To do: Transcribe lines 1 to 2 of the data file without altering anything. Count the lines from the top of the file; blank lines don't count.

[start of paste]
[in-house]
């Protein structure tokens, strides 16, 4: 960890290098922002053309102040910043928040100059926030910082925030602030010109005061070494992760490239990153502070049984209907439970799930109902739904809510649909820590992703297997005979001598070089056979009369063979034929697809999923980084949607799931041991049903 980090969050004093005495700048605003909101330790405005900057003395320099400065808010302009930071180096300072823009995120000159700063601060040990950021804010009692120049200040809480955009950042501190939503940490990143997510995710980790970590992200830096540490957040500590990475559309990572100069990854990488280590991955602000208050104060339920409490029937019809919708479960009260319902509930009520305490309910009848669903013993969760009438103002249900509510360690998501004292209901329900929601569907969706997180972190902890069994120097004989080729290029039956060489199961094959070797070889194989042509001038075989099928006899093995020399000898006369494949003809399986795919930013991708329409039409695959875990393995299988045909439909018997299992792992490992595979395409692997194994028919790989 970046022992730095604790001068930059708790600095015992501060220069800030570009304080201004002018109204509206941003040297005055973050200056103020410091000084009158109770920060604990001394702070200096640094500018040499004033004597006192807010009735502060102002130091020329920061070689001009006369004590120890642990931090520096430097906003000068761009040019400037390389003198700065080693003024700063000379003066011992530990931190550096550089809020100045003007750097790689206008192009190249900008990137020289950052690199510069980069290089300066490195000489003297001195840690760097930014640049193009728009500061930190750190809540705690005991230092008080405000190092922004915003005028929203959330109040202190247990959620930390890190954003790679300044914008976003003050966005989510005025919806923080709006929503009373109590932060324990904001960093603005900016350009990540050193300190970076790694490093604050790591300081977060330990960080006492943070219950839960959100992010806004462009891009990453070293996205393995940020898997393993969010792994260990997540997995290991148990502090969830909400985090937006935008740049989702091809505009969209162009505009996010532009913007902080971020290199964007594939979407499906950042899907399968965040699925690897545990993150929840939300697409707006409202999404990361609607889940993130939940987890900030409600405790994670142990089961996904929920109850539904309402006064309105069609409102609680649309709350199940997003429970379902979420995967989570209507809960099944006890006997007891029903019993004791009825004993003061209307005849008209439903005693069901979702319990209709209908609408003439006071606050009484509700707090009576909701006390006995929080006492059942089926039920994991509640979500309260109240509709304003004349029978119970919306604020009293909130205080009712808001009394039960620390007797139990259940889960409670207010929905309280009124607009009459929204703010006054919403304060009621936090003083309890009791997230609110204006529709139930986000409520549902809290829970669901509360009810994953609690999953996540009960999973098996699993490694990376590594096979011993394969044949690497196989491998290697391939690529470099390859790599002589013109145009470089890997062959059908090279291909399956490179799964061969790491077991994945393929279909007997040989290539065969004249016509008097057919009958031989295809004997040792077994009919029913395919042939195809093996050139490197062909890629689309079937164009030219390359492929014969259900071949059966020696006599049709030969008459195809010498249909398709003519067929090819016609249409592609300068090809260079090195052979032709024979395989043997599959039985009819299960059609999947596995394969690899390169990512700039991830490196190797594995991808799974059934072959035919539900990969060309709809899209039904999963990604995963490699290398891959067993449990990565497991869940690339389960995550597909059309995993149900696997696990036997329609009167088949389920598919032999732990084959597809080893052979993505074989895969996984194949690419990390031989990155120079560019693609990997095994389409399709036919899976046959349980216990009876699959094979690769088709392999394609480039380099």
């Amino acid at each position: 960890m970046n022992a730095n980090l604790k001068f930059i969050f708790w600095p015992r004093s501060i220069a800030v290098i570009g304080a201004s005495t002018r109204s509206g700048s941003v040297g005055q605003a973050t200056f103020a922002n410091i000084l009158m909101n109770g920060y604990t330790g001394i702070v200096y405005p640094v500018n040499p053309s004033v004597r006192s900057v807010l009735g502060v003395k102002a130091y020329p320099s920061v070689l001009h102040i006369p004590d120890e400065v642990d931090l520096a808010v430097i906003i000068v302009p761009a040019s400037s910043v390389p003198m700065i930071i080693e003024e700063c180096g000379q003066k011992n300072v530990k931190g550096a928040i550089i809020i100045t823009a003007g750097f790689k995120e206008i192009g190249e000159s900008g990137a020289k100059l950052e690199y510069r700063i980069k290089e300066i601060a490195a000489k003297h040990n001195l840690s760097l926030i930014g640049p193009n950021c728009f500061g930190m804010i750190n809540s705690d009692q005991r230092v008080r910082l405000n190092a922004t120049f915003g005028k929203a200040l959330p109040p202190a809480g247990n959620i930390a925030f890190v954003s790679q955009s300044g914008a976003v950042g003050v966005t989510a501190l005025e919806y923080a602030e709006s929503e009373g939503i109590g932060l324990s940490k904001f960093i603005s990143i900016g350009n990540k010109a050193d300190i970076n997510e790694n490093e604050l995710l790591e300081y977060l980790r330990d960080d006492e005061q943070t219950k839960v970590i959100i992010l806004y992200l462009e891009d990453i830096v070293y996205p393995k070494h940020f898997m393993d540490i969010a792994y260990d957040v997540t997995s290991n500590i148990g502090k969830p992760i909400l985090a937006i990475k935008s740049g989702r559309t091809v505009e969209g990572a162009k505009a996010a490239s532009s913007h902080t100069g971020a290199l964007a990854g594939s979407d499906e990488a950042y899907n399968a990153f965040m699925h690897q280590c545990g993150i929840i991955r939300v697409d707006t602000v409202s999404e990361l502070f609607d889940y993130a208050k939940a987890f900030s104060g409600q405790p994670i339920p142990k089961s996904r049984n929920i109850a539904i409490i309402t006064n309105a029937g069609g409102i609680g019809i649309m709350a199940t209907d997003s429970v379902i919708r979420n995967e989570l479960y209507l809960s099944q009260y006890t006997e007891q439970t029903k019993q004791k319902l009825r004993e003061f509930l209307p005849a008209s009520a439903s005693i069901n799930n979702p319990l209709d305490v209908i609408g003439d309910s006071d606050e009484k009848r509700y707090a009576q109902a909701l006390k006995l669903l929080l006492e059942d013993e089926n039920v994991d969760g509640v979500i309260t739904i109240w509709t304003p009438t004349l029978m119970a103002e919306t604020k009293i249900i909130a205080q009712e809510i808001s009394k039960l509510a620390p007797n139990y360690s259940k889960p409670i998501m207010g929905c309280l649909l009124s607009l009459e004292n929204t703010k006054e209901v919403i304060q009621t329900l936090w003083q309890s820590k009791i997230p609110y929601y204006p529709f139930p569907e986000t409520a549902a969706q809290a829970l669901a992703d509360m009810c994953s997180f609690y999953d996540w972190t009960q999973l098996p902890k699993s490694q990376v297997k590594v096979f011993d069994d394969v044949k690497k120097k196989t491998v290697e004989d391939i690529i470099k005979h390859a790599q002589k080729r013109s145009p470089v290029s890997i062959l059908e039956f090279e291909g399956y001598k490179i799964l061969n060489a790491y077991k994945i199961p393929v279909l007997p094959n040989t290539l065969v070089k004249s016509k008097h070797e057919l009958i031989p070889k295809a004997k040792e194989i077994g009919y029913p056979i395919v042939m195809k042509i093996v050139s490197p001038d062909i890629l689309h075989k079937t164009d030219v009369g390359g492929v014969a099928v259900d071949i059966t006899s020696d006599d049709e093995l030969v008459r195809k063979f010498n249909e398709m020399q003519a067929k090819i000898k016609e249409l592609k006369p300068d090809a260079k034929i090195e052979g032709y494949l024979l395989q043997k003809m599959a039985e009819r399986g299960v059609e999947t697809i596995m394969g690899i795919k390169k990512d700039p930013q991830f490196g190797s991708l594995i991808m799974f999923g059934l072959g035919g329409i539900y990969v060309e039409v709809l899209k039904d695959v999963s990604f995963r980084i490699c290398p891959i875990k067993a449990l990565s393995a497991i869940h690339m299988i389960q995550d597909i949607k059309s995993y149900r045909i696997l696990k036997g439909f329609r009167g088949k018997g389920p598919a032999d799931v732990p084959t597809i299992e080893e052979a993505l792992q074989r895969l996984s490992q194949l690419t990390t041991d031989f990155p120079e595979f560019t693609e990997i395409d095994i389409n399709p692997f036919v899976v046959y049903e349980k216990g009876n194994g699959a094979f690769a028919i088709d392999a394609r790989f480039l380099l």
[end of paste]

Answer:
[in-house]
């Protein structure tokens, strides 16, 4: 960890290098922002053309102040910043928040100059926030910082925030602030010109005061070494992760490239990153502070049984209907439970799930109902739904809510649909820590992703297997005979001598070089056979009369063979034929697809999923980084949607799931041991049903 980090969050004093005495700048605003909101330790405005900057003395320099400065808010302009930071180096300072823009995120000159700063601060040990950021804010009692120049200040809480955009950042501190939503940490990143997510995710980790970590992200830096540490957040500590990475559309990572100069990854990488280590991955602000208050104060339920409490029937019809919708479960009260319902509930009520305490309910009848669903013993969760009438103002249900509510360690998501004292209901329900929601569907969706997180972190902890069994120097004989080729290029039956060489199961094959070797070889194989042509001038075989099928006899093995020399000898006369494949003809399986795919930013991708329409039409695959875990393995299988045909439909018997299992792992490992595979395409692997194994028919790989 970046022992730095604790001068930059708790600095015992501060220069800030570009304080201004002018109204509206941003040297005055973050200056103020410091000084009158109770920060604990001394702070200096640094500018040499004033004597006192807010009735502060102002130091020329920061070689001009006369004590120890642990931090520096430097906003000068761009040019400037390389003198700065080693003024700063000379003066011992530990931190550096550089809020100045003007750097790689206008192009190249900008990137020289950052690199510069980069290089300066490195000489003297001195840690760097930014640049193009728009500061930190750190809540705690005991230092008080405000190092922004915003005028929203959330109040202190247990959620930390890190954003790679300044914008976003003050966005989510005025919806923080709006929503009373109590932060324990904001960093603005900016350009990540050193300190970076790694490093604050790591300081977060330990960080006492943070219950839960959100992010806004462009891009990453070293996205393995940020898997393993969010792994260990997540997995290991148990502090969830909400985090937006935008740049989702091809505009969209162009505009996010532009913007902080971020290199964007594939979407499906950042899907399968965040699925690897545990993150929840939300697409707006409202999404990361609607889940993130939940987890900030409600405790994670142990089961996904929920109850539904309402006064309105069609409102609680649309709350199940997003429970379902979420995967989570209507809960099944006890006997007891029903019993004791009825004993003061209307005849008209439903005693069901979702319990209709209908609408003439006071606050009484509700707090009576909701006390006995929080006492059942089926039920994991509640979500309260109240509709304003004349029978119970919306604020009293909130205080009712808001009394039960620390007797139990259940889960409670207010929905309280009124607009009459929204703010006054919403304060009621936090003083309890009791997230609110204006529709139930986000409520549902809290829970669901509360009810994953609690999953996540009960999973098996699993490694990376590594096979011993394969044949690497196989491998290697391939690529470099390859790599002589013109145009470089890997062959059908090279291909399956490179799964061969790491077991994945393929279909007997040989290539065969004249016509008097057919009958031989295809004997040792077994009919029913395919042939195809093996050139490197062909890629689309079937164009030219390359492929014969259900071949059966020696006599049709030969008459195809010498249909398709003519067929090819016609249409592609300068090809260079090195052979032709024979395989043997599959039985009819299960059609999947596995394969690899390169990512700039991830490196190797594995991808799974059934072959035919539900990969060309709809899209039904999963990604995963490699290398891959067993449990990565497991869940690339389960995550597909059309995993149900696997696990036997329609009167088949389920598919032999732990084959597809080893052979993505074989895969996984194949690419990390031989990155120079560019693609990997095994389409399709036919899976046959349980216990009876699959094979690769088709392999394609480039380099």